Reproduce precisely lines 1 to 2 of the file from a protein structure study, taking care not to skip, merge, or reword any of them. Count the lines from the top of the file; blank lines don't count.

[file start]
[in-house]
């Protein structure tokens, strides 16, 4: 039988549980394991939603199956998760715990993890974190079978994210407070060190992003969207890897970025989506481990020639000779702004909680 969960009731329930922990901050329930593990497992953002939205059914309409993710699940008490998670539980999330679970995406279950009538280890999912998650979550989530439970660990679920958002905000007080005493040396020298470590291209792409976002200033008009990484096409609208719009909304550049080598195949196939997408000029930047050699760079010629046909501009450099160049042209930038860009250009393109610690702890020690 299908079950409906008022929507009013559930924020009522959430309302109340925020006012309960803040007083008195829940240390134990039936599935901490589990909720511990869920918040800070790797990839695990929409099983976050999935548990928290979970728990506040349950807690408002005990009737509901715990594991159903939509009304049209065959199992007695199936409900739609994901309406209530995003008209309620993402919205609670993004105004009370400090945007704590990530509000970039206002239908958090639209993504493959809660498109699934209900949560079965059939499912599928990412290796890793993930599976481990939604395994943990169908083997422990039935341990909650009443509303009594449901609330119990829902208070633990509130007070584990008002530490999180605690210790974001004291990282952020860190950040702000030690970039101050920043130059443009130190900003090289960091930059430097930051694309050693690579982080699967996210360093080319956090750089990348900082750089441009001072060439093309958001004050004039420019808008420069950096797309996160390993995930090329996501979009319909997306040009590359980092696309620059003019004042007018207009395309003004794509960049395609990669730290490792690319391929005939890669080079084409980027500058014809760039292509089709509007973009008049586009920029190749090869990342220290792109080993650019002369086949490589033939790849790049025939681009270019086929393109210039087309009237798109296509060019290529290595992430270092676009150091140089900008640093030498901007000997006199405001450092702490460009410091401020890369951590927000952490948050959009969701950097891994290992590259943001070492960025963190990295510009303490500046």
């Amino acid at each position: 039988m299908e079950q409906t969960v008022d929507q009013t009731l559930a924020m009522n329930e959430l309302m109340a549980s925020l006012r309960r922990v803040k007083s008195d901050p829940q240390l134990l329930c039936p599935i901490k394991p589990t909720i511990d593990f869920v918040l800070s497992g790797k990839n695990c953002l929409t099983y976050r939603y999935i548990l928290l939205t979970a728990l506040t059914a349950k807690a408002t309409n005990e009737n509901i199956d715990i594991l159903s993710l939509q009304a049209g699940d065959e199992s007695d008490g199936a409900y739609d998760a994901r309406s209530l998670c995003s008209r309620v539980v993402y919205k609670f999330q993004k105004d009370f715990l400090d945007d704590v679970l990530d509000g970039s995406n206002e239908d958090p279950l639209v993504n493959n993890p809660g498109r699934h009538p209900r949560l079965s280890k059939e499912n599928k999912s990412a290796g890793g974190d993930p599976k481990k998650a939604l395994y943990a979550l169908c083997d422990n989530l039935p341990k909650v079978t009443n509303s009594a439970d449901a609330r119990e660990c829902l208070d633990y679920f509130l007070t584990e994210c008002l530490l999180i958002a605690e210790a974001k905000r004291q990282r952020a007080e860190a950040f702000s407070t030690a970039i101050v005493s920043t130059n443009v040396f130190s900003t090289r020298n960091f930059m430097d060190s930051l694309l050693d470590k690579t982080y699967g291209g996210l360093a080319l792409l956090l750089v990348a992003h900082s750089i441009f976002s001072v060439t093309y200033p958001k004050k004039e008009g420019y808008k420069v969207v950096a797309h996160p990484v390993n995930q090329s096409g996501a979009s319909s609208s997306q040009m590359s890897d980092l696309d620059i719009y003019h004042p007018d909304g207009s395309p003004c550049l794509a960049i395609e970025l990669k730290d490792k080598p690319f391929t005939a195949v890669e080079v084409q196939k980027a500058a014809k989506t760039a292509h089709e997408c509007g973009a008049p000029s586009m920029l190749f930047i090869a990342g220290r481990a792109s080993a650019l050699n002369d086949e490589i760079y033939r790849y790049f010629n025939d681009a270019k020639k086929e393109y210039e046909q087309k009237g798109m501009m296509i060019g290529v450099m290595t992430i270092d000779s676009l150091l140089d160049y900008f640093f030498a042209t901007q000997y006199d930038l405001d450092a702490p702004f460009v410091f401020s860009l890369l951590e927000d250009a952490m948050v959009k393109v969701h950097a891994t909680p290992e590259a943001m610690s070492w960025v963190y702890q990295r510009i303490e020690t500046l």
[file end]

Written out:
[in-house]
């Protein structure tokens, strides 16, 4: 039988549980394991939603199956998760715990993890974190079978994210407070060190992003969207890897970025989506481990020639000779702004909680 969960009731329930922990901050329930593990497992953002939205059914309409993710699940008490998670539980999330679970995406279950009538280890999912998650979550989530439970660990679920958002905000007080005493040396020298470590291209792409976002200033008009990484096409609208719009909304550049080598195949196939997408000029930047050699760079010629046909501009450099160049042209930038860009250009393109610690702890020690 299908079950409906008022929507009013559930924020009522959430309302109340925020006012309960803040007083008195829940240390134990039936599935901490589990909720511990869920918040800070790797990839695990929409099983976050999935548990928290979970728990506040349950807690408002005990009737509901715990594991159903939509009304049209065959199992007695199936409900739609994901309406209530995003008209309620993402919205609670993004105004009370400090945007704590990530509000970039206002239908958090639209993504493959809660498109699934209900949560079965059939499912599928990412290796890793993930599976481990939604395994943990169908083997422990039935341990909650009443509303009594449901609330119990829902208070633990509130007070584990008002530490999180605690210790974001004291990282952020860190950040702000030690970039101050920043130059443009130190900003090289960091930059430097930051694309050693690579982080699967996210360093080319956090750089990348900082750089441009001072060439093309958001004050004039420019808008420069950096797309996160390993995930090329996501979009319909997306040009590359980092696309620059003019004042007018207009395309003004794509960049395609990669730290490792690319391929005939890669080079084409980027500058014809760039292509089709509007973009008049586009920029190749090869990342220290792109080993650019002369086949490589033939790849790049025939681009270019086929393109210039087309009237798109296509060019290529290595992430270092676009150091140089900008640093030498901007000997006199405001450092702490460009410091401020890369951590927000952490948050959009969701950097891994290992590259943001070492960025963190990295510009303490500046």